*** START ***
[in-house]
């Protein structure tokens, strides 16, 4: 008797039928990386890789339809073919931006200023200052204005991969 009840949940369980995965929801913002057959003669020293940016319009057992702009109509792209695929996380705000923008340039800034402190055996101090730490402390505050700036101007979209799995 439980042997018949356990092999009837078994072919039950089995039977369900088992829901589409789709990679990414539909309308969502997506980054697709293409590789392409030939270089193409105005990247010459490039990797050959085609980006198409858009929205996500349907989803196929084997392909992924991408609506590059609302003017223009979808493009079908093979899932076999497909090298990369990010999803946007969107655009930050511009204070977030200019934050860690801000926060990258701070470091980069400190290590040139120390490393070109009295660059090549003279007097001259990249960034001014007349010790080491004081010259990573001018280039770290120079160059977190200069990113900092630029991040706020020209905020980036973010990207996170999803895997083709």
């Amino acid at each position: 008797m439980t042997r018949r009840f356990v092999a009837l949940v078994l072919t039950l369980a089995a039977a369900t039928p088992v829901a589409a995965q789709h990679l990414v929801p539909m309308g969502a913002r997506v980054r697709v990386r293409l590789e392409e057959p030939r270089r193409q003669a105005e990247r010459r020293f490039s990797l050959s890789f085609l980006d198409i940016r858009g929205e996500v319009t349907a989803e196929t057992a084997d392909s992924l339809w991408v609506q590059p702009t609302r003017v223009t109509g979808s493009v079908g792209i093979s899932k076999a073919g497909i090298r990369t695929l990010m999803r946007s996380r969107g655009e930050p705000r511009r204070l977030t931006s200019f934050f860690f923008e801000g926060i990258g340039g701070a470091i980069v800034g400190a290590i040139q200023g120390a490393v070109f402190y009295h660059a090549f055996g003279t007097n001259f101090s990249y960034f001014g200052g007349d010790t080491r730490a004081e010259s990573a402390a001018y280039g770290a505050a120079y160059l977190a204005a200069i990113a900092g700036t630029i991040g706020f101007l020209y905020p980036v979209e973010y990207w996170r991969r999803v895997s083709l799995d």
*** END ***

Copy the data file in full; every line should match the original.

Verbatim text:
[in-house]
């Protein structure tokens, strides 16, 4: 008797039928990386890789339809073919931006200023200052204005991969 009840949940369980995965929801913002057959003669020293940016319009057992702009109509792209695929996380705000923008340039800034402190055996101090730490402390505050700036101007979209799995 439980042997018949356990092999009837078994072919039950089995039977369900088992829901589409789709990679990414539909309308969502997506980054697709293409590789392409030939270089193409105005990247010459490039990797050959085609980006198409858009929205996500349907989803196929084997392909992924991408609506590059609302003017223009979808493009079908093979899932076999497909090298990369990010999803946007969107655009930050511009204070977030200019934050860690801000926060990258701070470091980069400190290590040139120390490393070109009295660059090549003279007097001259990249960034001014007349010790080491004081010259990573001018280039770290120079160059977190200069990113900092630029991040706020020209905020980036973010990207996170999803895997083709």
């Amino acid at each position: 008797m439980t042997r018949r009840f356990v092999a009837l949940v078994l072919t039950l369980a089995a039977a369900t039928p088992v829901a589409a995965q789709h990679l990414v929801p539909m309308g969502a913002r997506v980054r697709v990386r293409l590789e392409e057959p030939r270089r193409q003669a105005e990247r010459r020293f490039s990797l050959s890789f085609l980006d198409i940016r858009g929205e996500v319009t349907a989803e196929t057992a084997d392909s992924l339809w991408v609506q590059p702009t609302r003017v223009t109509g979808s493009v079908g792209i093979s899932k076999a073919g497909i090298r990369t695929l990010m999803r946007s996380r969107g655009e930050p705000r511009r204070l977030t931006s200019f934050f860690f923008e801000g926060i990258g340039g701070a470091i980069v800034g400190a290590i040139q200023g120390a490393v070109f402190y009295h660059a090549f055996g003279t007097n001259f101090s990249y960034f001014g200052g007349d010790t080491r730490a004081e010259s990573a402390a001018y280039g770290a505050a120079y160059l977190a204005a200069i990113a900092g700036t630029i991040g706020f101007l020209y905020p980036v979209e973010y990207w996170r991969r999803v895997s083709l799995d």